The Sol Plaatje University in Kimberley kicked off Africa Month celebrations in the province by holding a colloquium on the state, past and present, of South African literature.
The colloquium was held in partnership with the Department of Arts and Culture.
Famous South African writers Zakes Mda, Mandla Langa and Eusebius McKaiser headlined the colloquium.
Community members gathered at the university where the discussion delved into challenges facing authors in the country.
The discussion also touched on how indigenous languages play a crucial role in highlighting the black South African narrative.
Mda says there is an abundance of authors who write in indigenous languages but distribution of these books is a problem.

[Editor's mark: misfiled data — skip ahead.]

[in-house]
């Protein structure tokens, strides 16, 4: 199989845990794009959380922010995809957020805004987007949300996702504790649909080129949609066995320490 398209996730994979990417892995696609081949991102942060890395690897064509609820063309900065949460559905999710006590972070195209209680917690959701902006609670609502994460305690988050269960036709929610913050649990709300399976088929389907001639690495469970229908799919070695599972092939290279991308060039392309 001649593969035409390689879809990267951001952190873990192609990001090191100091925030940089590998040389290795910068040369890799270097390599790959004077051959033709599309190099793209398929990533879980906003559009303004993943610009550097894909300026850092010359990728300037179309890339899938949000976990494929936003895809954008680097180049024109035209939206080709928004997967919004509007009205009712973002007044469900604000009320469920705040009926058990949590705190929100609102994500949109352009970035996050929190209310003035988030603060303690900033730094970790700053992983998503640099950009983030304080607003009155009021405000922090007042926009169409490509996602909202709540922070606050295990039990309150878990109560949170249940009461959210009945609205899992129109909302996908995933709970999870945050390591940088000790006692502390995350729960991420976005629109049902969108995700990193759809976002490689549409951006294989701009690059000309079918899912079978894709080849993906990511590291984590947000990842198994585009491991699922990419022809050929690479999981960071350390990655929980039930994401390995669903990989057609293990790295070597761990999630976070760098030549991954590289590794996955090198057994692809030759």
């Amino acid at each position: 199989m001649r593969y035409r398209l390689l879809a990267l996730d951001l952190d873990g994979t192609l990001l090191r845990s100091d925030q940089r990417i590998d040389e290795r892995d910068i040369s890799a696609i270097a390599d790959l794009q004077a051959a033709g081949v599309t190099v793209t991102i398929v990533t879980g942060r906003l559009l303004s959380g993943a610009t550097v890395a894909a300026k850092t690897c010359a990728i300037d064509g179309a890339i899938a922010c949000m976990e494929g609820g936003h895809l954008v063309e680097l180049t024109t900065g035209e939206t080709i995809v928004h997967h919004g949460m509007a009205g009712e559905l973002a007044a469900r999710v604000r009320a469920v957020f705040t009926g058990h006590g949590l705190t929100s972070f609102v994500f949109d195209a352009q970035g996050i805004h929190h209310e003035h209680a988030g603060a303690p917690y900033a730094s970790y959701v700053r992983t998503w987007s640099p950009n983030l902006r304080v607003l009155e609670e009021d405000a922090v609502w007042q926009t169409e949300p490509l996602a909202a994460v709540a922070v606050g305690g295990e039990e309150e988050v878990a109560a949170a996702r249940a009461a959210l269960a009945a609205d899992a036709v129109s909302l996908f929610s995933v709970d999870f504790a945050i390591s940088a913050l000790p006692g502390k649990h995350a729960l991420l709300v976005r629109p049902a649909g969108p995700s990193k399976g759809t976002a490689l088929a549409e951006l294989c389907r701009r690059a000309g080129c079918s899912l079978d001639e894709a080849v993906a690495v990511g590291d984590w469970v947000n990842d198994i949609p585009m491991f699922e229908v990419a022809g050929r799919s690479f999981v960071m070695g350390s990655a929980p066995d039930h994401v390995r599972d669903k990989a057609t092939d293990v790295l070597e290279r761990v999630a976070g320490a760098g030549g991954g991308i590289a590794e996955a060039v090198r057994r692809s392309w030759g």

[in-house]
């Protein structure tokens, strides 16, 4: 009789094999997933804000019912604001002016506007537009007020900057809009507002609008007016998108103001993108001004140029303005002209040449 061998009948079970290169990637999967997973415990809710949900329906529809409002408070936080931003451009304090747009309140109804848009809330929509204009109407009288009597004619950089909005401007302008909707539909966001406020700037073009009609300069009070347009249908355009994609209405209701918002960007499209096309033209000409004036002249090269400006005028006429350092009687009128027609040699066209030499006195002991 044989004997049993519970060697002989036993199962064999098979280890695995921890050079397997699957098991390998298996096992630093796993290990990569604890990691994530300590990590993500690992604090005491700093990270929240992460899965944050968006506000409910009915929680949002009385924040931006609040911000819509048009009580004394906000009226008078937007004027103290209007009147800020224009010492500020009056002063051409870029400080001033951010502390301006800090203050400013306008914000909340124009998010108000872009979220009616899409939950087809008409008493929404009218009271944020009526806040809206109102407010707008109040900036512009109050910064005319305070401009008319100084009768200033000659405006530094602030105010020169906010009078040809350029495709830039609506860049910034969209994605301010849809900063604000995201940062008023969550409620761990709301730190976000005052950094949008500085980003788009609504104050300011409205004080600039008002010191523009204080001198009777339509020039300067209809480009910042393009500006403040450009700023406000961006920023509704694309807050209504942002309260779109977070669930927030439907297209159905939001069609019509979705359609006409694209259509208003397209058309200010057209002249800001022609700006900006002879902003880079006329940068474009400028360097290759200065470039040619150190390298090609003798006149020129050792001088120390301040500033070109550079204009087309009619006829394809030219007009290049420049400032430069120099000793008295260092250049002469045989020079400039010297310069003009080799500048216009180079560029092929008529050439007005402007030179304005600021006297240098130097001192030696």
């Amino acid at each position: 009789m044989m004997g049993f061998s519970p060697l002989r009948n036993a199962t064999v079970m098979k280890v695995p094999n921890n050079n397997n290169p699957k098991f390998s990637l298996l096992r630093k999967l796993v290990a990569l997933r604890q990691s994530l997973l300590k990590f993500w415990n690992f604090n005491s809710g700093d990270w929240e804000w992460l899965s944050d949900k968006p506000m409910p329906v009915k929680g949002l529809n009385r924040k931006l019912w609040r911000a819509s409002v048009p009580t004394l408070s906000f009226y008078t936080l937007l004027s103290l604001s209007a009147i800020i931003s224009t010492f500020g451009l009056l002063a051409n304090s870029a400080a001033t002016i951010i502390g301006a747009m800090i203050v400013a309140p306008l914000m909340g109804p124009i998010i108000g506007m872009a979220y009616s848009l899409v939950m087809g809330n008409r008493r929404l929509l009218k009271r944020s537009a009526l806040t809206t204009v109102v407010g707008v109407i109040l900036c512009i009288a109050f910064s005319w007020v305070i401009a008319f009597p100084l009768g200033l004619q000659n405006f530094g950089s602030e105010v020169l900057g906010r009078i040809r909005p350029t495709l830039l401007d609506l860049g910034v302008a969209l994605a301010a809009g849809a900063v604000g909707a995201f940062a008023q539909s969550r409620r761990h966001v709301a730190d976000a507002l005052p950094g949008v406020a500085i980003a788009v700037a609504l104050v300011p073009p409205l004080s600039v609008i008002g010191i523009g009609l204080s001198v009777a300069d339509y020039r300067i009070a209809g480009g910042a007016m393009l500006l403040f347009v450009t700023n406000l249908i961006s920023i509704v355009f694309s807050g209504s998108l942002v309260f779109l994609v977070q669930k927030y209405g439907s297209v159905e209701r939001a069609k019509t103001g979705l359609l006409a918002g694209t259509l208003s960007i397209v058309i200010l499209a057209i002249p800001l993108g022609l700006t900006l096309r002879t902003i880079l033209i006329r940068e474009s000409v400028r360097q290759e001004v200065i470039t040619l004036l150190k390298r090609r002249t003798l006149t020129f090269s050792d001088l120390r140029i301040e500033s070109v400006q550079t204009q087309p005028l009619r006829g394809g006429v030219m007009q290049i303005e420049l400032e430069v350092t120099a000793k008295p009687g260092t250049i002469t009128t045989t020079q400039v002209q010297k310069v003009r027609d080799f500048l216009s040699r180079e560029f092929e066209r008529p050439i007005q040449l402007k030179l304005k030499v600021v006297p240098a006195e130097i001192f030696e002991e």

“There’s great literature published out there in South Africa in all the different indigenous languages. There are wonderful novels, plays and poetry that are published by various publishers some of which are independent publishers that publish in indigenous languages. The problem of course is distribution and I will encourage then people to read this literature.”
Author Eusebius McKaiser says sometimes the quality of writing in the country suffers because authors cannot commit full time to their craft.
“It’s very hard to be a full time writer in South Africa because we don’t make enough money from the sales of our books and that means that you don’t write as regularly as you want. It also means that you don’t have the luxury of time to workshop your books or manuscripts as thoroughly as you should. And that’s a big problem for our country.”
Deputy Minister of Arts and Culture Rejoice Mabudhafasi says the department encourages young authors to write their stories in African languages to build archives for future generations.